Harney considers law to ban female genital mutilation
MINISTER FOR Health Mary Harney is examining the possibility of introducing specific legislation to ban female genital mutilation (FGM), according to the Department of Health.
A spokesman for the department said legal advice obtained in 2004 indicated that the practice was covered by the Non-Fatal Offences Against the Person Act 1997.
The spokesman said the advice “strongly indicated that female genital mutilation would constitute an offence under the . . . Act”. A conclusion has not yet been reached as to whether further legislation is necessary.
“The Minister is in the process of examining the possibility of introducing specific legislation to ban female genital mutilation in the context of UN Committee on the Rights of the Child’s (UNCRC) recommendations,” he said. The UN had urged Ireland to prohibit the practice by law, he said.
However, the women’s health council has said the existing legislation would be “ineffective” in the prosecution of the practice. It recommended legislative changes in a report published last year. It said specific legislation similar to the previously proposed Act to Prohibit Female Genital Mutilation (2001) should be enacted.
The director of the network of African women living in Ireland, Akina Dada wa Africa (AkiDwA), Salome Mbugua, said she would welcome legislation to prohibit the practice in Ireland.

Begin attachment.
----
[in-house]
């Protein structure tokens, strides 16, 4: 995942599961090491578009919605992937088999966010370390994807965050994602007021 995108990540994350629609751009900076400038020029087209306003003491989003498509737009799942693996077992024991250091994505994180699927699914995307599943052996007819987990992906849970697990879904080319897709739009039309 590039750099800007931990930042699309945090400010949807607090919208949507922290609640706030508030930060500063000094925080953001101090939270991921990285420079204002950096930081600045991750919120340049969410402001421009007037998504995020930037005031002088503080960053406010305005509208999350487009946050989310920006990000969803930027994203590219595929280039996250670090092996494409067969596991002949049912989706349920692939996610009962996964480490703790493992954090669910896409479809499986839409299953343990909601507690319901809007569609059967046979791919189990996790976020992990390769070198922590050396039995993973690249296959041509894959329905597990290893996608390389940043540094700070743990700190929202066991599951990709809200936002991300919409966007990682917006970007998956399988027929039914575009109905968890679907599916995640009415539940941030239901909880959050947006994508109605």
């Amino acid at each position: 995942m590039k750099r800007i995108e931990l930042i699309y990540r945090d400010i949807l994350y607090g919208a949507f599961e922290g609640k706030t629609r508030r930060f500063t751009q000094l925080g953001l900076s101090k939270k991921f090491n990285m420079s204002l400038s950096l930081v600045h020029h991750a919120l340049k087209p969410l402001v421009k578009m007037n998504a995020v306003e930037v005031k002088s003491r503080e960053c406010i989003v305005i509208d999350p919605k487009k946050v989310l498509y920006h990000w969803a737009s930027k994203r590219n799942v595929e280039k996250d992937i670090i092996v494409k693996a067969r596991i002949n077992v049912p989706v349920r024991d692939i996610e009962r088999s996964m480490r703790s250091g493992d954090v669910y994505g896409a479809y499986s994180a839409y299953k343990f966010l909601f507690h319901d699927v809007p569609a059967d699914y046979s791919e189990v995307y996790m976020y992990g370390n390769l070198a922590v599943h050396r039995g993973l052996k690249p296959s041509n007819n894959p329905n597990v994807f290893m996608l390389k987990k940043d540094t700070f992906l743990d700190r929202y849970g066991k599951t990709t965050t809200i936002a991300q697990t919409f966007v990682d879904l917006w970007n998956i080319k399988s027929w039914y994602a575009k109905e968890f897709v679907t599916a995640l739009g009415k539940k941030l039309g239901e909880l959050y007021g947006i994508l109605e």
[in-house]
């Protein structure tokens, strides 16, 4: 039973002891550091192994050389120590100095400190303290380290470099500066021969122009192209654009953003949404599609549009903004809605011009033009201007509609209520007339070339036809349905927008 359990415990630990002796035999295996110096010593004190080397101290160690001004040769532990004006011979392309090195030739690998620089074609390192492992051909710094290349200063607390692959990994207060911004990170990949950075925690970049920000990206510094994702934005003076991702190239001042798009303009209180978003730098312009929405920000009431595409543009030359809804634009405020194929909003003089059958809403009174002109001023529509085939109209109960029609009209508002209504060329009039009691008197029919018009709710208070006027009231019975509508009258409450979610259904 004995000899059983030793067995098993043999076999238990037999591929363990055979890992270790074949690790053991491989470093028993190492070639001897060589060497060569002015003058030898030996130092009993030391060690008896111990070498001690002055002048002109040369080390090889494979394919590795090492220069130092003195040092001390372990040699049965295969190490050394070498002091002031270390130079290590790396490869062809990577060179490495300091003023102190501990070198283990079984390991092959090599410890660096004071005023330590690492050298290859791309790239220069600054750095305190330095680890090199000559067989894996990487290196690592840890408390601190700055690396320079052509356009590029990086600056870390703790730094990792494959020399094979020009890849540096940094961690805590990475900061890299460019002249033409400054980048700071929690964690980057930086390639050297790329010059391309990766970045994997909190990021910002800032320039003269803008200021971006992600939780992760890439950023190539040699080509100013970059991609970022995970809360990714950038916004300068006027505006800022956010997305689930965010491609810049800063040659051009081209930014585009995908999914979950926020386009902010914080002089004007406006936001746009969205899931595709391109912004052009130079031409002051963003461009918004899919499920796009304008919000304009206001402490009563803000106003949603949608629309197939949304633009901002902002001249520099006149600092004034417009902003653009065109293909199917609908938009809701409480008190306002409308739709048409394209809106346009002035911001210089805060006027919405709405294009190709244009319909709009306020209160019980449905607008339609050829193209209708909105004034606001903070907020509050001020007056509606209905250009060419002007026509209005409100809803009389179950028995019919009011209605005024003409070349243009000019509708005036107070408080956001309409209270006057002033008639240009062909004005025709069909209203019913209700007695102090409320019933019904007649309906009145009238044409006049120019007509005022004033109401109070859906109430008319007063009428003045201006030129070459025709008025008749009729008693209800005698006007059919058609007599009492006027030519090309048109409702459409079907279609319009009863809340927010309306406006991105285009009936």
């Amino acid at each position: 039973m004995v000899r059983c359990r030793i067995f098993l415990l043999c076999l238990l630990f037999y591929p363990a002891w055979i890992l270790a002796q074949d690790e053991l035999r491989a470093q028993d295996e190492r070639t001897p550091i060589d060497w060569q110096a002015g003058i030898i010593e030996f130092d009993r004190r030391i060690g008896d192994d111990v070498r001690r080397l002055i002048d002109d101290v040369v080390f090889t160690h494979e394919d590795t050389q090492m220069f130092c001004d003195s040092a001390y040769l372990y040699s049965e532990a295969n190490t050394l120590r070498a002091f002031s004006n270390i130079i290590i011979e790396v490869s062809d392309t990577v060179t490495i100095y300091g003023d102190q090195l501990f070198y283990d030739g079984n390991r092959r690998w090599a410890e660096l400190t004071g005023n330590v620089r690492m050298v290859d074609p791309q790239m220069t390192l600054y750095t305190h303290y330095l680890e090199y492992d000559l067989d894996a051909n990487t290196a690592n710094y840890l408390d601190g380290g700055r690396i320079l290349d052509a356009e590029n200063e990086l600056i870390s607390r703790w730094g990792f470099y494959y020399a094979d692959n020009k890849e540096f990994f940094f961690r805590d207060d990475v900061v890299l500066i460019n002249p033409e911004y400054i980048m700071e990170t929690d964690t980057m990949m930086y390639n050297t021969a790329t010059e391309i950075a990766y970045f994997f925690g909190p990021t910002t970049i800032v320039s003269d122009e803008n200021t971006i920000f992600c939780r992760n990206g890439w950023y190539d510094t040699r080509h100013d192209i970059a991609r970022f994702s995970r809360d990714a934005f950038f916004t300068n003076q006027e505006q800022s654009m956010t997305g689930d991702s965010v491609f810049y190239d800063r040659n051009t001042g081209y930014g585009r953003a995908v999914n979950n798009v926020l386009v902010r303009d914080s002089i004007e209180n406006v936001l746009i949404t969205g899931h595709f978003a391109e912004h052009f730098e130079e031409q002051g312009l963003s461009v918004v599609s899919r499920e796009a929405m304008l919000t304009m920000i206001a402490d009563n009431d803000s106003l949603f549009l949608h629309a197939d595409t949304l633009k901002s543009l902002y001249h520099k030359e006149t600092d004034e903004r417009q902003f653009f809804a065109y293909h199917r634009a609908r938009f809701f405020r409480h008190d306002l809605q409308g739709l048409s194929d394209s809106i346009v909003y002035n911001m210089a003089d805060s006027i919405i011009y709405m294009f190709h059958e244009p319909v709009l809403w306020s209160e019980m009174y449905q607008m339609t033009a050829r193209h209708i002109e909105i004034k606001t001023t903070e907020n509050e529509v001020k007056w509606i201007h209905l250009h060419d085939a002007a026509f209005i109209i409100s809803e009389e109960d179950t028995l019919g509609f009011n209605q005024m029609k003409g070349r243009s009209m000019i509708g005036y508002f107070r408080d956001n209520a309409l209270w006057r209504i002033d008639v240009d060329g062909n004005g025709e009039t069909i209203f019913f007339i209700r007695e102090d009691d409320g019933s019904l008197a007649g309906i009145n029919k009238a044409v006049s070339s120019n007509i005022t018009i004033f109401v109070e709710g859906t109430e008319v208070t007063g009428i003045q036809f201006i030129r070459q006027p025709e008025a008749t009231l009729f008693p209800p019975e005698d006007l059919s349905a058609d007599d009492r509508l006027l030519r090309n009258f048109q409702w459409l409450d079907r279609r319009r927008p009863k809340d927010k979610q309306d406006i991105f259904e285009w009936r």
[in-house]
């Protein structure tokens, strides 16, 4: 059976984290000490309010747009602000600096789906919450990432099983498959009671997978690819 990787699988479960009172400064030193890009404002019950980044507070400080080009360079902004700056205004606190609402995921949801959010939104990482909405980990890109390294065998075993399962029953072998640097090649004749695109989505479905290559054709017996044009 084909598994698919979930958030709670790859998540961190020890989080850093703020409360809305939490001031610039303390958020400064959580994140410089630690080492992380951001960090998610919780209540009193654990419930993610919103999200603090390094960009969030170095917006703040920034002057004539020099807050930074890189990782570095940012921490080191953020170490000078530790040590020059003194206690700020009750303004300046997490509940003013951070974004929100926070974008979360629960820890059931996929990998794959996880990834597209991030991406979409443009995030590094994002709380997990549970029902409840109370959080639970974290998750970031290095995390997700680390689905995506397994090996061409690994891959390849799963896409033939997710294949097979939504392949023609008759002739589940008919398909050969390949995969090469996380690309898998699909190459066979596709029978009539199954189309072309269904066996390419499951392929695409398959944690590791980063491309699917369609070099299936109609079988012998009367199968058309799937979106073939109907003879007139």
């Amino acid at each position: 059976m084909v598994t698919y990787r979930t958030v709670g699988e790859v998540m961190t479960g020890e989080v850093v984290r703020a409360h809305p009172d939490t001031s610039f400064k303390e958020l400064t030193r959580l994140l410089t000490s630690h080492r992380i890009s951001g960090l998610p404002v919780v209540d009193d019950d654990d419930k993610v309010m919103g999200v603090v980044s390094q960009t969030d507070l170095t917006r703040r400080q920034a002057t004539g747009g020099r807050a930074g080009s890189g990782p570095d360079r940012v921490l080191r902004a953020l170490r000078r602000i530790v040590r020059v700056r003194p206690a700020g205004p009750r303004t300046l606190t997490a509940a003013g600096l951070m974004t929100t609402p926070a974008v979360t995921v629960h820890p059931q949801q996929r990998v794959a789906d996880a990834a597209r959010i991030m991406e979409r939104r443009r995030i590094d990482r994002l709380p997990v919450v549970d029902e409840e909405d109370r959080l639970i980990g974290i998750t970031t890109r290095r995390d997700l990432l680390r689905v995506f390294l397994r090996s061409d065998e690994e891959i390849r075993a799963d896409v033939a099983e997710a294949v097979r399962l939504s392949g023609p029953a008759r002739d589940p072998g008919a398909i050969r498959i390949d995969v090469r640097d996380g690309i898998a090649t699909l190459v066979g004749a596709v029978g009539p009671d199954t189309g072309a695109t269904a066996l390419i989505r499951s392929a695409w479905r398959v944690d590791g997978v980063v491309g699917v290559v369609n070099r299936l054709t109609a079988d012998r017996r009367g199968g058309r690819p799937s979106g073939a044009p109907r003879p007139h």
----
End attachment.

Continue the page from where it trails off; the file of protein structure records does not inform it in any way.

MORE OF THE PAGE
However, she said it “must include the principle of extraterritorially to reduce the risk to immigrant girls and women being taken abroad for the purpose of genital mutilation”.
She added: “Any legislation must be complemented by more responsive asylum processes to take account of FGM and gender-based violence as a form of persecution.”
Information provided by the Department of Health said 15 African countries have enacted legislation criminalising female genital mutilation. Belgium, Canada, Cyprus, Denmark, Italy, New Zealand, Norway, Spain, United States (federal government and 17 states) and Australia (six out of eight states) also have laws criminalising the practice. France relies on existing legislation.